Re-thinking marriage

News of Brian McLaren's officiating the same-sex commitment ceremony of his son hit the discussion boards of a number of 'Christian' online communities and with the issue of same-sex union and the perceived attack on what Conservative Evangelical Christians see as the biblical definition of ‘marriage’ and ‘family' I think it is worth exploring also the legal niceties of marriage.

The reason I say this is because if we'd all pay close attention to wedding ceremonies we’d often hear a familiar yet seldom understood line from the officiating minister:
"By power vested in me by..." (which ever state it is that he’s holding the license to pronounce the couple as “man and wife.)

With this line in mind maybe its worth thinking about marriage from the vantage point of a society that isn't governed by Evangelical Christianity alone'?

Think about this: by virtue of a country being a secular state that means the state should not privilege any particular religion when it comes to policy that protects the rights and looks after the welfare of its citizens.

What's good with marriage as a secular institution is that it guarantees to protect and also look after the rights and responsibilities of the two parties involved in the marriage.

Putting it into context with homosexual relationships think about this: isn't love quite commodity these days and that finding someone that a person would be crazy enough to commit his/herself to love in good times and in bad, in sickness and in health till death is quite rare. What if someone finds that feeling of commitment into the arms of someone of the same gender?

Isn’t marriage about shared responsibility and at the core of it marriage is about “two people’s lifelong commitment, recognized by law and by society, to care for each other? To get married is to put oneself in another person’s hands, and to promise to take that person into one’s hands, and to do so within a community which expects both of parties to keep their word.1”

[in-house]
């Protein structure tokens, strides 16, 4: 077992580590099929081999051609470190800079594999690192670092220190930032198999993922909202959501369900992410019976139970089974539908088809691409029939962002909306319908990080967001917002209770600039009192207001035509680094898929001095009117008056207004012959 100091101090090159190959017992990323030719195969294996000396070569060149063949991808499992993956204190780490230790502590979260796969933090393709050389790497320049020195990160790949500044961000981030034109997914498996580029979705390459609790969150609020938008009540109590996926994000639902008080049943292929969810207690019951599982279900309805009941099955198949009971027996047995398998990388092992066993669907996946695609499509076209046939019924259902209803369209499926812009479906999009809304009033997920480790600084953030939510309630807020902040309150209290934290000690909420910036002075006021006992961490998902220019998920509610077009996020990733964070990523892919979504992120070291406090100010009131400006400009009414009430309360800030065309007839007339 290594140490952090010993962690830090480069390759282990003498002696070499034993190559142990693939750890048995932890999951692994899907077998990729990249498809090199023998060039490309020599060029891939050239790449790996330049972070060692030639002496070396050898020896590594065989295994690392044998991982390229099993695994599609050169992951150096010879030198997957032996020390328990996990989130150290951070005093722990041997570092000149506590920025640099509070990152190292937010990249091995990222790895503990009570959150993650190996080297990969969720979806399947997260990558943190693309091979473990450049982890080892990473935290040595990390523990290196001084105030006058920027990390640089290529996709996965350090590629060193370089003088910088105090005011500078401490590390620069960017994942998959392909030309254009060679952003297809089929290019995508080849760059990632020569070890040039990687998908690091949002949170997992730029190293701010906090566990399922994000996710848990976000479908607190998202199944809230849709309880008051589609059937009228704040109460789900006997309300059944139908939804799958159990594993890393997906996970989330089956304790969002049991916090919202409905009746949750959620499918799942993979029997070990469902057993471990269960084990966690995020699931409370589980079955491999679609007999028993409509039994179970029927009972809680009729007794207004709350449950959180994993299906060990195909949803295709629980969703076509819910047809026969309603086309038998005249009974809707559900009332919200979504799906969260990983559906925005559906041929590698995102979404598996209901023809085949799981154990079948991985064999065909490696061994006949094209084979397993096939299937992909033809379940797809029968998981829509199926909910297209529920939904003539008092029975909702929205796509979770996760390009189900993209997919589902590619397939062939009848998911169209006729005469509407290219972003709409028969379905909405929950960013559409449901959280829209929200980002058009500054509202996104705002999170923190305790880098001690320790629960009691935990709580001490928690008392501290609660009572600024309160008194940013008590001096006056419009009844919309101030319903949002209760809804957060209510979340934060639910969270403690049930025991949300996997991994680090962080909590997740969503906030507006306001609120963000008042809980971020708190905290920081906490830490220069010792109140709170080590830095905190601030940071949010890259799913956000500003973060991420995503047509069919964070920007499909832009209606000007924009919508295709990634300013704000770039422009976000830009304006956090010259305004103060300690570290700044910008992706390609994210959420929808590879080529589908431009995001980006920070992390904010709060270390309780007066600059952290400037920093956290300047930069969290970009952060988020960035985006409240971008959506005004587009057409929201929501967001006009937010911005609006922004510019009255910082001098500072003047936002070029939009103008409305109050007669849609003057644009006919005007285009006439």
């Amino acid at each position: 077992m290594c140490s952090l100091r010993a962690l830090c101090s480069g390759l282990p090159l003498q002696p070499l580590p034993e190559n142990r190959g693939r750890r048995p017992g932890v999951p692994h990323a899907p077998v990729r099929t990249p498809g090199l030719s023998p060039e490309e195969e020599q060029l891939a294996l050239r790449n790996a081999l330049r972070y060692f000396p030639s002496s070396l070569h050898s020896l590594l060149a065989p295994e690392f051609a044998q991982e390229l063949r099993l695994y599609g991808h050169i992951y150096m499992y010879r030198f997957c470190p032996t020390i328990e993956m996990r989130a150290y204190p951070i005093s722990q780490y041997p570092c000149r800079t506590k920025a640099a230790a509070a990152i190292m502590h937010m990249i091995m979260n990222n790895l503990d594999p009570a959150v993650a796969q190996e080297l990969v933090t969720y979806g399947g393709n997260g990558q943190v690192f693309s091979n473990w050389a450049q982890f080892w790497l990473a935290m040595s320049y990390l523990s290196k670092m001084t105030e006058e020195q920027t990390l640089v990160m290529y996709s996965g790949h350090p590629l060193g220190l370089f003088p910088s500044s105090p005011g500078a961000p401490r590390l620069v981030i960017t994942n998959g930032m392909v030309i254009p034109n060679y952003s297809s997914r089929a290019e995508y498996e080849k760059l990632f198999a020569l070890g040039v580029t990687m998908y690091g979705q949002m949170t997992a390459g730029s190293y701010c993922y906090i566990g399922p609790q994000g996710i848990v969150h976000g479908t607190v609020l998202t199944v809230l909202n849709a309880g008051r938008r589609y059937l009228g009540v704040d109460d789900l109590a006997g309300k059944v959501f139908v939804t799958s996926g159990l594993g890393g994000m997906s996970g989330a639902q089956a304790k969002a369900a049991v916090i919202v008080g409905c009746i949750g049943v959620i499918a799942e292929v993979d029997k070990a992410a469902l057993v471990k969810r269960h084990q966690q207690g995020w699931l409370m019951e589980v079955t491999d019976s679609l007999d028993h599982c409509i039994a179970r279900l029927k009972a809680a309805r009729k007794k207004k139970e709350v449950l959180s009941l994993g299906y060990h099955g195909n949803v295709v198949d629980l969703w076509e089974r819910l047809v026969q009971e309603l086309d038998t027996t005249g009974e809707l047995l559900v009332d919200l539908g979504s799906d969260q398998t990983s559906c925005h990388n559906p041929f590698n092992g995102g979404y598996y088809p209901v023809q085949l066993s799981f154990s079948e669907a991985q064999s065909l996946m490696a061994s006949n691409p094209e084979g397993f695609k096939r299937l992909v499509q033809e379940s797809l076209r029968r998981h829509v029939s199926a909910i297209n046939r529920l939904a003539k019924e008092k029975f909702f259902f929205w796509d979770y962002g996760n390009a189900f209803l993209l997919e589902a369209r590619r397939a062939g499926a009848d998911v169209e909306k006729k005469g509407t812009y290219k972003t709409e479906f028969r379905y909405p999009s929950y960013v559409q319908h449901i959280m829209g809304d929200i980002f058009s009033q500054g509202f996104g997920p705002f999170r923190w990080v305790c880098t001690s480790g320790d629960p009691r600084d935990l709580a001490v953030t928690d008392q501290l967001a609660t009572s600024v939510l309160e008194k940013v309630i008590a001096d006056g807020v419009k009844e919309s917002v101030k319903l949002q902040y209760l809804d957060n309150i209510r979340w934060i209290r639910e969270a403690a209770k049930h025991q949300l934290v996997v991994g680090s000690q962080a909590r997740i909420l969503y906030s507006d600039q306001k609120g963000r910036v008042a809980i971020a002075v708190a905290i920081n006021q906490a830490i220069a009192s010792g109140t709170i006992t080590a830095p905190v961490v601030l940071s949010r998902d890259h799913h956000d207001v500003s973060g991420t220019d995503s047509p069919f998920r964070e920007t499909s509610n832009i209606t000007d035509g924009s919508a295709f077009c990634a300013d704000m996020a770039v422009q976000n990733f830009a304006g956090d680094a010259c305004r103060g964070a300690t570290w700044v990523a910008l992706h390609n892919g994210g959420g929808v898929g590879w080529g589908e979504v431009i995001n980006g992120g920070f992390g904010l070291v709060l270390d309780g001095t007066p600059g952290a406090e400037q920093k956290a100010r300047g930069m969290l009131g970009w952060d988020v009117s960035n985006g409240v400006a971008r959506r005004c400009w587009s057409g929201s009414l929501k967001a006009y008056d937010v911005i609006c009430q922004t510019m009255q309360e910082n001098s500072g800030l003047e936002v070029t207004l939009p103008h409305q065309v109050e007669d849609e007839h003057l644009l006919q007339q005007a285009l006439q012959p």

Having said that how can Christians speak about it as an attack on the biblical definition of marriage, if the Bible also clearly speaks about us that we love one another (John 15:17) ultimately because God is love and everyone who loves has been born of God and knows God. (1 John 4:7) Throughout the Scriptures we will always find that the essence of our call as followers of Jesus, that is to love one another in spite of the differences on race, gender and personality that we try to impose so as to differentiate ourselves from the others that we do not share a lot in common with.

Here’s then is the clincher for those who claim to follow Christ, who go out of their way to impose their definition of gender and marriage in secular society: Are Christians supposed to have the final say on who people should commit themselves to in front of God and in submission to the law?

 1 Rauch, Jonathan.  Gay Marriage: Why It Is Good for Gays, Good for Straights, and Good for America (New York, NY: Holt Paperbacks, 2004) p.24


Liomar Hernandez said...

how about natural law where every parts of our body compliments those of the opposite sex. Can they procreate naturally? Just reflecting on my God-given body is enough for me not to rethink marriage.

Chuck Baclagon said...

Thanks or the comment.

Apologies it took a while to respond, I just got the chance to read it a few minutes ago, since I have rarely been visiting this blog, as work occupies most of my time.

Regarding your comment.

Im quite curious with your proposition about 'natural law'. Because it seems to put forward an axiomatic notion that marriage is structured merely around procreation. Procreation can happen without marriage (or love) and marriage happens without procreation. Procreation frequently occurs within marriage, yes, but is it the sole basis upon which most marriages are built?

Can it be possible that marriage in this era is neither defined nor driven by the need to procreate?

Is it possible that in the vast majority of cases, it’s actually defined and driven by love?